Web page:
Avoid Radiation By Being Involved In Your Medical Care

December 31, 2013

Brushing TeethThe old recommendation was to get bite wing X-rays of your teeth yearly, and full X-rays every three years, regardless of risk factors. Now, the recommendation is to only get X-rays as needed. Dentists are advised to make decisions that will minimize patient exposure to radiation, but that doesn’t mean you shouldn’t speak up—people don’t change overnight.

The most important thing is to make sure you find a good, honest dentist. The great recession has caused many people to cut back on health care expenses, like dentistry, so many dentists are hurting for patients—one of our three neighbors who are dentists cut back to just him and his wife, who he brought in to do reception. That doesn’t mean he’s ripping anyone off, but be aware of any air of desperation. The current health care fiasco is only going to make things worse as people lose their policies or downgrade to more affordable plans.

Consider your risk—do you have a history of cavities? Injury or surgery complications you might need to look for? Do you think something might be wrong now, or are you just getting your twice yearly teeth cleaning? Then talk about it with your dentist. Some may be resistant to change, and that can ok—what’s important is that they talk to you honestly about your risk (not frighteningly) then respect your decision on whether or not you want to get X-rays during that visit.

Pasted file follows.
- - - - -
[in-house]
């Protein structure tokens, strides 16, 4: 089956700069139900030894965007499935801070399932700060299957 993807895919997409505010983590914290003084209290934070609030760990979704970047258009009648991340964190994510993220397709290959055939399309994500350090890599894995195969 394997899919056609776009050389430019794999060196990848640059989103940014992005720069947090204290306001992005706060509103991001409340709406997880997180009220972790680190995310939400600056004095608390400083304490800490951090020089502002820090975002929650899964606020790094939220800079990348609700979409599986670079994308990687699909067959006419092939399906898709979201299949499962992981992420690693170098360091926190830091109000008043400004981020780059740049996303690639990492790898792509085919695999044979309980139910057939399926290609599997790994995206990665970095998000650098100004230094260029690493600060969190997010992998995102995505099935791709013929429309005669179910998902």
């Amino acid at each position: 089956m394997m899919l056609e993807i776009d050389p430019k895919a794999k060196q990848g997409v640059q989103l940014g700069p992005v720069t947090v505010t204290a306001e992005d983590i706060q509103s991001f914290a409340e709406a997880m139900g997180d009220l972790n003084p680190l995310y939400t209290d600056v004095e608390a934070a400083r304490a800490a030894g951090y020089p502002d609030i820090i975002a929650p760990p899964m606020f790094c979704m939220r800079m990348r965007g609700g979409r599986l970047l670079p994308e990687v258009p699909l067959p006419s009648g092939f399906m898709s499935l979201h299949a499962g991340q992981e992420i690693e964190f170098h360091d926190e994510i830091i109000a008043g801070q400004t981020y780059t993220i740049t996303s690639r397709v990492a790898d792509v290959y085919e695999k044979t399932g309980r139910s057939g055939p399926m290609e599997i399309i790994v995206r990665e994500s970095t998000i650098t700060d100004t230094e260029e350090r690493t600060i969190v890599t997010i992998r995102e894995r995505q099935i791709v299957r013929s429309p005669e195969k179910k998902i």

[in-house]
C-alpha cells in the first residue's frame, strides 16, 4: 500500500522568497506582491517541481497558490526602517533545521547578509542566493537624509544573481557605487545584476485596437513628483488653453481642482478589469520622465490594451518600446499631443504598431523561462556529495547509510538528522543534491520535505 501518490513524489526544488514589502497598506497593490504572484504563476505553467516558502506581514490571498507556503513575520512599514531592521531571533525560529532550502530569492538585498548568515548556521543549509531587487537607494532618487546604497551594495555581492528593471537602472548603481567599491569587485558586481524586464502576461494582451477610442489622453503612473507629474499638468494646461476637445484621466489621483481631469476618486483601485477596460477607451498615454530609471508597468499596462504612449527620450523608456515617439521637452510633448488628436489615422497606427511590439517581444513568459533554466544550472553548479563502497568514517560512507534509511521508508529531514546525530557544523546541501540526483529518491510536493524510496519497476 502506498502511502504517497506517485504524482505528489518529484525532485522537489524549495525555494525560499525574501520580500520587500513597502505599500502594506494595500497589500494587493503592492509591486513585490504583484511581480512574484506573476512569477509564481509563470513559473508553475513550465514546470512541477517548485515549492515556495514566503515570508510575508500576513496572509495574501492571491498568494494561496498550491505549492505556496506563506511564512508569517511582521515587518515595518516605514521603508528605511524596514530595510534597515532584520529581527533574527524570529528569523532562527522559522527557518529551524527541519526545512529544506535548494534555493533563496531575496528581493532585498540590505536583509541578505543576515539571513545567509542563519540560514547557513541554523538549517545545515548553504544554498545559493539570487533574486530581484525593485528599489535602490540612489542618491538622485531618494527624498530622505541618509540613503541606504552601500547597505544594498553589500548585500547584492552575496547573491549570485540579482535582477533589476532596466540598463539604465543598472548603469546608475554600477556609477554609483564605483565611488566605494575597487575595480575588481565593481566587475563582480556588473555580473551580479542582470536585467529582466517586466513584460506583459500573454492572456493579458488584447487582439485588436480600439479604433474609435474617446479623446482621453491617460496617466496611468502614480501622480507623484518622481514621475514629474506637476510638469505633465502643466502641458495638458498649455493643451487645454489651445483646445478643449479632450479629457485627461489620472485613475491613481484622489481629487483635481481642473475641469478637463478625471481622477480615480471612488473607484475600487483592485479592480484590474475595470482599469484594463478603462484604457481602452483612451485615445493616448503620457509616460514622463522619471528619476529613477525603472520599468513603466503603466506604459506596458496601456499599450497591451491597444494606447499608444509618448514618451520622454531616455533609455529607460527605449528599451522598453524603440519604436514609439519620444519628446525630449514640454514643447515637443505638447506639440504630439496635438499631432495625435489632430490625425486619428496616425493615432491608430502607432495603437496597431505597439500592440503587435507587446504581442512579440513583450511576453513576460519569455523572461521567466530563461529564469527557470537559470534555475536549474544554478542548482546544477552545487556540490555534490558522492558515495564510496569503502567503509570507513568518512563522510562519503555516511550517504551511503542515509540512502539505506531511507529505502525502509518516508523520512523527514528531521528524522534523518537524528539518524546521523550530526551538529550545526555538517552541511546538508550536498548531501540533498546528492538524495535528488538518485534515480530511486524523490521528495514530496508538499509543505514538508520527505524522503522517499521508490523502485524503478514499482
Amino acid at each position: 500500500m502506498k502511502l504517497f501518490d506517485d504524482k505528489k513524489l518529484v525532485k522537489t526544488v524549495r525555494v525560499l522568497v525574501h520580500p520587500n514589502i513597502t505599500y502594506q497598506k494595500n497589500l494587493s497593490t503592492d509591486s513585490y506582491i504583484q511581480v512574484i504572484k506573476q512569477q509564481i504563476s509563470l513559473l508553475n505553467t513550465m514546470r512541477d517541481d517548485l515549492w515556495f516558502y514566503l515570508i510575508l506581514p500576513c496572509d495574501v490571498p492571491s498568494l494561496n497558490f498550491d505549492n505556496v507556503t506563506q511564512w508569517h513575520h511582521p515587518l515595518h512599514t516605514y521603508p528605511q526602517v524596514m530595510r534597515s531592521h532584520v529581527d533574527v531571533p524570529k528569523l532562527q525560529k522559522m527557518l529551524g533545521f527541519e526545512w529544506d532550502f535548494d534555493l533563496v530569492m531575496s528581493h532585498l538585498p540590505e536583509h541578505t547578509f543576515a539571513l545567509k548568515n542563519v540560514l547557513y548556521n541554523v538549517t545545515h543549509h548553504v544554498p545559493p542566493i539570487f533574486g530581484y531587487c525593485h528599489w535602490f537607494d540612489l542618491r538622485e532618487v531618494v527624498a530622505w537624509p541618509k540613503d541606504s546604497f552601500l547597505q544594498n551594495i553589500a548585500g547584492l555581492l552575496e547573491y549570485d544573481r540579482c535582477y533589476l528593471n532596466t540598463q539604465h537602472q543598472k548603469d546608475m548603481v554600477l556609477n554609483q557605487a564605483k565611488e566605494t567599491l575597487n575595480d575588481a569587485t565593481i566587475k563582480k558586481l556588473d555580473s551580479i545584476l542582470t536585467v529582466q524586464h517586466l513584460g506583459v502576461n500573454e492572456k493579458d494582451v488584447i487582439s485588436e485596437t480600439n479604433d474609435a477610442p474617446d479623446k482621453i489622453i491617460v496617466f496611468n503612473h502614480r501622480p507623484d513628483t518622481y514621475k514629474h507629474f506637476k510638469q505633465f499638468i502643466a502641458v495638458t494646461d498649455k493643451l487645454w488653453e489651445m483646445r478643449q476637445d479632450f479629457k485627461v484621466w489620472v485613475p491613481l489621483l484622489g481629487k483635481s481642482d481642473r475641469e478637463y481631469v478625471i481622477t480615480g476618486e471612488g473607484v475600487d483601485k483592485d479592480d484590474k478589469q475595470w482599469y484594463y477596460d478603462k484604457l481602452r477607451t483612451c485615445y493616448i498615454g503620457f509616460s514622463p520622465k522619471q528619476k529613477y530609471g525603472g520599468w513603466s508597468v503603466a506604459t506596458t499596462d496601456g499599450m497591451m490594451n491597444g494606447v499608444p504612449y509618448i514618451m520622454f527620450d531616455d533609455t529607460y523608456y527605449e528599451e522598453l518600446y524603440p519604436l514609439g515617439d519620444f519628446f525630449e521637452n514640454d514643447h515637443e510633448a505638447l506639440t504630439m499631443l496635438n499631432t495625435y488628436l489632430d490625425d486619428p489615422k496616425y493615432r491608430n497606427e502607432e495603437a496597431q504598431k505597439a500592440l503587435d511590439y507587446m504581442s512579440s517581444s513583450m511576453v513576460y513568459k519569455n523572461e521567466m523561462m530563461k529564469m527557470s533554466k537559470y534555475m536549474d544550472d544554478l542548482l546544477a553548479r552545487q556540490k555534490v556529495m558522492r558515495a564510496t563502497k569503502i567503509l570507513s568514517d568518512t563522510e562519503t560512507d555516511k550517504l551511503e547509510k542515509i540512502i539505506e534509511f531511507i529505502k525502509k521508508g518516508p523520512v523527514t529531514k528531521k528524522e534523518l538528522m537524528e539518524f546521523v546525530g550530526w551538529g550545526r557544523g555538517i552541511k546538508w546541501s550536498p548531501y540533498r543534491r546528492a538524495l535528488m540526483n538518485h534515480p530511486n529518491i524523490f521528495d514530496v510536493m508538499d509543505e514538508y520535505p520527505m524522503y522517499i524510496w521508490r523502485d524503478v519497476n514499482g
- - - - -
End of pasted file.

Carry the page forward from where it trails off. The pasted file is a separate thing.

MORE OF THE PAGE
Hopefully, if you do need X-rays, your dentist is up to date on his techniques and equipment.

-Always wear a lead apron for X-rays. Depending on the area that needs to be photographed, it should also cover your thyroid.

-Ideally, you want the X-ray equipment to use digital imagery, because that takes the photo faster and offers less exposure. However, what is often more important is that the tech taking your X-rays is skilled and efficient—they can get the image quickly with no errors, and sometimes this means a dentist still using older equipment.

-Your dentist should have paid the few hundred dollars to upgrade from round to rectangular collimation—basically, they should have switched to a method that avoid the radiation sensitive salivary glands.

-You do not (usually) need X-rays to get braces.

-Especially limit X-ray exposure for children, whose still developing tissue is especially vulnerable. 3D X-rays are fun, and possibly make dentist’s jobs easier, but pack a lot more radiation.

-Some people don’t plan on getting anything fixed—if you know that you won’t be getting drilled anytime soon if they find a cavity, schedule the X-ray for later. Either when you can afford the procedure, or can take the time off work, or are ready to deal with it.

And don’t forget: you can often avoid the need for X-rays be taking good care of yourself. Brush after meals, floss at least once daily (if you do it at night, that will give you the longest stretch between meals to have a flossed mouth, reduce the amount of plague you swallow—which is bad for your arteries—and help with morning breath!), and swish your colloidal silver around your mouth before swallowing it.

How do you handle getting X-rays at the dentist’s office?

Comments on this entry are closed.

Previous post:

Next post: